Here’s a quick monitor of Washington farm and trade policy issues from DTN’s well-placed observer.USDA Touts China Actions in Phase One Deal
USDA released an update which outlines the changes that China has made as part of the phase-one trade deal, including shifts the country undertook on several fronts.
China’s lifting of its ban on imports of U.S. poultry, noting it also includes pet food containing poultry products. China also listed its restriction on pet food containing ruminant material.
USDA also noted China’s action on a new protocol to allow in fresh shipping potatoes as another action the country took under terms of the deal.
China has also updated its list of U.S. facilities that can export animal proteins, pet food, dairy, infant formula and tallow for industrial use, and also broadened its list of U.S. seafood products.
The announcement also touted China’s action to half retaliatory tariffs on a host of U.S. products and allow Chinese importers to apply for exemptions on tariffs for nearly 700 U.S. products.
US-UK Trade Officials To Meet This Week
U.S. Trade Representative Robert Lighthizer will meet his British counterpart in London on Thursday as the two work toward reaching a trade deal yet this year.
Lighthizer’s meeting with International Trade Secretary Liz Truss comes on the same day London releases its position on separate talks with the EU toward a post-Brexit trade arrangement. This comes as U.S. and UK meat industry groups have signed a memorandum of understanding to further their contacts as the two parties work on a trade deal.
Meanwhile, reports indicate European Union (EU) Trade Commissioner Phil Hogan will be in Washington next month just a few days before March 18, his target date for striking a separate trade agreement with the Trump administration.
Washington Insider: Coronavirus Damage
The U.S., like nearly all of the rest of the world, is quite unprepared to deal with a vicious new disease, Coronavirus (COVID-19), or even to know how it should be regarded. The New York Times said on Tuesday that while “Wall Street is (finally) waking up to the damage the virus could cause, no one really knows quite what should be done.”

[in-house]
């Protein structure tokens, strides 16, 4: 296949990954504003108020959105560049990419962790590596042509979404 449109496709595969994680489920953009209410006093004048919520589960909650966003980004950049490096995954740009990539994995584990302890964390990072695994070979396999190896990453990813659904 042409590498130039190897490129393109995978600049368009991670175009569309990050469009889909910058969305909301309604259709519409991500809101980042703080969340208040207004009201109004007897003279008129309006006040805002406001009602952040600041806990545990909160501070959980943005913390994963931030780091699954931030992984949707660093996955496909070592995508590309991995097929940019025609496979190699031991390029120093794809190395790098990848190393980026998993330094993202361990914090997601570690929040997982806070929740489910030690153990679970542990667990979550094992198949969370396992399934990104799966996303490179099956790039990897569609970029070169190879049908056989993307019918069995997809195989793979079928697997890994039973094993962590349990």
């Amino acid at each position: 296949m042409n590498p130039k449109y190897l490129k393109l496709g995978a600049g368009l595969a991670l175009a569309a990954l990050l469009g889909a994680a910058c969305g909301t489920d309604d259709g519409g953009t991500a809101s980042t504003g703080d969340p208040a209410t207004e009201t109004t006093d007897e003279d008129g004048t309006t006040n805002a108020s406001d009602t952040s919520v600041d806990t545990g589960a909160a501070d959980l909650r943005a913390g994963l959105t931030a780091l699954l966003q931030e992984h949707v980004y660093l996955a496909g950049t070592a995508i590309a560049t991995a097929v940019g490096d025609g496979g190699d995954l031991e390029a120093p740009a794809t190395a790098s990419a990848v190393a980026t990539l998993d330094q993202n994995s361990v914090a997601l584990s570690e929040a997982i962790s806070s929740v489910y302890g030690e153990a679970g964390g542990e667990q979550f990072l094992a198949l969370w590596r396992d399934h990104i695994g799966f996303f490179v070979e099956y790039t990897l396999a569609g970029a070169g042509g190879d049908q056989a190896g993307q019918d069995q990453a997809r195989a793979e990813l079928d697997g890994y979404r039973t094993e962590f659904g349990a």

The Times focused on the uncertainties involved and reported “a strange divergence” among people in the trenches of global commerce—supply chain managers, travel industry experts, employers large and small who warned of substantial disruptions to businesses and the financial markets — and most economic forecasters who had been willing to downplay expectation of economic harm or loss of profits.
“Something had to give and this week, it did,” NYT said, “giving way to a more pessimistic view across major world markets.”
While “huge uncertainty” remains about how widely the virus will spread and how much damage it will do, at least the financial world “is realizing just how much is at stake” — and how different this may be from other recent hiccups in the global economy, notably last year’s trade war between the United States and China.
“It’s one thing if Wuhan is on lockdown, another if China is on lockdown; or Asia--and yet another if the whole world is affected,” said Patrick Chovanec, an adviser for Silvercrest Asset Management and an expert on the Chinese economy.
Since the end of the global financial crisis more than a decade ago, investors who have been the most alarmist about various risks have had a tendency to lose money. Global asset prices have been on a steady march upward despite the eurozone crisis, the end of the Federal Reserve’s quantitative easing, the trade war and every other problem that has occupied financial headlines.